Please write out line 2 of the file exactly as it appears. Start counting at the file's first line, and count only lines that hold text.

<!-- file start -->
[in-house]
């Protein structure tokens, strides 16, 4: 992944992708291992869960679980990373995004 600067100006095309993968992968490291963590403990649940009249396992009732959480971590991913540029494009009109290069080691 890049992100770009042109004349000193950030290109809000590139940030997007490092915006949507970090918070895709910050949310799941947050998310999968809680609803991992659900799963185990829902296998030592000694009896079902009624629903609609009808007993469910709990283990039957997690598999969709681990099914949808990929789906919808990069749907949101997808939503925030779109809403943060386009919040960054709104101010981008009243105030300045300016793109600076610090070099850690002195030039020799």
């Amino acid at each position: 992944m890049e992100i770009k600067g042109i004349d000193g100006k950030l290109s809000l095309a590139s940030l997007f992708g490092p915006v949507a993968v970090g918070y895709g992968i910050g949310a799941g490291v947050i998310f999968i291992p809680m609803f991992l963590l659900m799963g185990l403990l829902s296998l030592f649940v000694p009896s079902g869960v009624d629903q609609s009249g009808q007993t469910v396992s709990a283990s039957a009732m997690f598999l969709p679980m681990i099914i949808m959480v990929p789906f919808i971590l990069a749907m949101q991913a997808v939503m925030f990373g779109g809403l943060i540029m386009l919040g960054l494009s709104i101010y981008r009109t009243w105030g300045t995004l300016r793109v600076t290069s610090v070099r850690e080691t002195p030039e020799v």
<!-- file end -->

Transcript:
């Protein structure tokens, strides 16, 4: 992944992708291992869960679980990373995004 600067100006095309993968992968490291963590403990649940009249396992009732959480971590991913540029494009009109290069080691 890049992100770009042109004349000193950030290109809000590139940030997007490092915006949507970090918070895709910050949310799941947050998310999968809680609803991992659900799963185990829902296998030592000694009896079902009624629903609609009808007993469910709990283990039957997690598999969709681990099914949808990929789906919808990069749907949101997808939503925030779109809403943060386009919040960054709104101010981008009243105030300045300016793109600076610090070099850690002195030039020799």